Facts of the Matter
'Invisible' UV radiation spans broad spectrum
LIGHT is an oxymoron when used in conjunction with ultraviolet. In the physical sense, light refers to the sensation produced by stimulation of the organs of sight by energy from a small segment of the electromagnetic spectrum.
Ultraviolet (UV) radiation occupies a place on the electromagnetic spectrum next to visible light, but it is "invisible light."
The human eye is sensitive to electromagnetic radiation that has wavelengths in the range of around 400 to 700 nanometers (nm). A nanometer is one one-billionth of a meter.
The UV spectrum is much broader than the visible one and today is further subdivided because of its wide range of wavelengths and their different effects.
UVA (400 < 315 nm) is long wave or "blacklight;" uvb (315 < 280 nm), is medium wave; and uvc (280 - 10 nm), is short wave or "germicidal." radiation with wavelengths shorter than 10 nanometers are called x-rays.
Although invisible to the human eye, some birds, reptiles, and insects such as bees, can see the long UVA wavelengths. Many fruits and flowers are brighter in UVA wavelengths than in visible light. Many birds have patterns in their plumage that are undetectable in visible light but observable in UV.
Some naturally occurring minerals glow with fluorescence when illuminated with UVA. The most common of these is the mineral fluorite (calcium fluoride), from which the term originates. Some varieties of calcite (calcium carbonate) also fluoresce.
We usually visualize light as a wave, but it releases its energy in packets called photons. The energy of a photon is unique for a given wavelength and increases as wavelength decreases.
Fluorescence occurs when an atom in the mineral absorbs a photon, which then triggers the emission of another photon with a longer wavelength and less energy. The energy difference between the absorbed and emitted photons ends up as the molecular vibrations of heat.
THE SUN emits UV radiation across the entire UV visible, and infrared spectrum.
But the atmosphere absorbs strongly in the UVB and UVC range so that 99 percent of the UV radiation that reaches Earth's surface is UVA.
UVC generates ozone from oxygen atoms in the stratosphere, also known as the ozone layer, while UVB is absorbed as the molecular vibrations of heat.
It is UVA that is mostly responsible for the skin damage that leads to sunburn, but UVB adds to the effect although present in much smaller amounts.
Liquid water is virtually transparent to all UV, and is not scattered by clouds like visible light, which is why you might come home from a cloudy beach outing with a red glow.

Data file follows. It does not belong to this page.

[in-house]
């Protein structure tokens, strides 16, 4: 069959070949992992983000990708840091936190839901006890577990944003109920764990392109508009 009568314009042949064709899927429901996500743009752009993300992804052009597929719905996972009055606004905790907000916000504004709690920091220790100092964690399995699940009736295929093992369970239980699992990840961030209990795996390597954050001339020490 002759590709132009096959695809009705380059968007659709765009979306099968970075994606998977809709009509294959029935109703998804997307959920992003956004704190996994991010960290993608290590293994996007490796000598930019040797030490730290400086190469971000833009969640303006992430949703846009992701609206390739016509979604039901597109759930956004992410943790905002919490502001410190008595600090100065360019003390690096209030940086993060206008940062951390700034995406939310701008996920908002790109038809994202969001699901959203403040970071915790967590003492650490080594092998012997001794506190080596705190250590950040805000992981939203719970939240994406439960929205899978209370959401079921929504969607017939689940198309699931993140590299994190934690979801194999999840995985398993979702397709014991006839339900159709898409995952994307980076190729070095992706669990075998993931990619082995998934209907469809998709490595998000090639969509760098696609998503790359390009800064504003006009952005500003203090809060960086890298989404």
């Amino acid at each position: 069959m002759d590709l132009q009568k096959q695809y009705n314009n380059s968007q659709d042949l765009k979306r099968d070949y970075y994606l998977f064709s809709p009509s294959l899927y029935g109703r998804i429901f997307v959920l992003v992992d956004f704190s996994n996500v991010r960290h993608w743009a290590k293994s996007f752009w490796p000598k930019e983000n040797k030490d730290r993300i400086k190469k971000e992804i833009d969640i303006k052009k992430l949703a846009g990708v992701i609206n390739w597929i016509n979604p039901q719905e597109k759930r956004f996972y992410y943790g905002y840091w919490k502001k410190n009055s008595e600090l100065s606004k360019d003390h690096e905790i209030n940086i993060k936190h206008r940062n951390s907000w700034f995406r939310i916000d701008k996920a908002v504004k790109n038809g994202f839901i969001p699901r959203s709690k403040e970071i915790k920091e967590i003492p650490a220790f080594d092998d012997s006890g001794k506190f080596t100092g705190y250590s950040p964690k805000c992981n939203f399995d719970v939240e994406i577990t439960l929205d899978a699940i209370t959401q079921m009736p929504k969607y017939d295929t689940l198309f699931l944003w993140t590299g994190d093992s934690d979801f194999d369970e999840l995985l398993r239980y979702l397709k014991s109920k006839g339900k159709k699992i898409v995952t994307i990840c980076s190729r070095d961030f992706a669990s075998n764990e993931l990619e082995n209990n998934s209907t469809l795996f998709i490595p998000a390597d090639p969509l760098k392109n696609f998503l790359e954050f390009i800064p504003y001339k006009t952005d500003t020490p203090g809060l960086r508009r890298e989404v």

UVB induces the production of vitamin D in the skin, which helps the body use calcium to build bone tissue. An estimated tens of thousands of deaths occur in the United States annually from a variety of cancers due to vitamin D deficiency from insufficient UVB exposure.
Vitamin D deficiency can cause rickets or osteomalacia that weaken the bones and can cause bone pain and lead to fractures when bones are stressed by weight.
UVB, and to a lesser extent UVA, damage DNA and initiate pathways for various types of skin cancer. UVA is less pernicious but penetrates deeper into the skin and causes wrinkling. Most sunblock chemicals do not block the more abundant UVA, which has also been implicated in causing cancer.
How ironic that too little sun and too much sun can both be carcinogenic.
On the other hand, both UVB and UVA are used to treat skin conditions such as psoriasis and leukoderma, and diagnose certain fungus infections.
It just happens that the energy of UV photons lies in the range of the bonding energy of life's chemicals, which are made mostly of hydrogen, carbon, and oxygen.
When a UV photon strikes an atom in a DNA molecule it can cause irreparable damage by breaking a chemical bond and causing another to form.
One common damage event is when adjacent thymine bases bond with each other, instead of with their complimentary adenine bases across the spiral DNA ladder. These can lead to mutations, some of which may become cancerous growths.
DESPITE the potentially harmful effects of overexposure to UV, it has found many uses in science and technology.
UV images of stars have added much to our knowledge and understanding of them and our own sun. There are currently two satellites positioning themselves near the sun to take stereo UV photos that will give astronomers close-up, 3D images of flares and other solar activity.
UV lamps can help to analyze minerals, gems and other substances since materials that look the same under visible light may look different or fluoresce differently in UVA versus UVB.
UV lamps are used to sterilize workspaces and tools used in biology laboratories and medical facilities, and to disinfect drinking water.
Some inks, coatings and adhesives are made with resins that polymerize when exposed to a specific wavelength and intensity of UV.
There are many applications that include glass and plastic bonding, optical fiber coatings, the coating of flooring, paper finishes in offset printing, and composite dental fillings.
Richard Brill, professor of science at Honolulu Community College, teaches earth and physical science and investigates life and the universe. E-mail questions and comments to firstname.lastname@example.org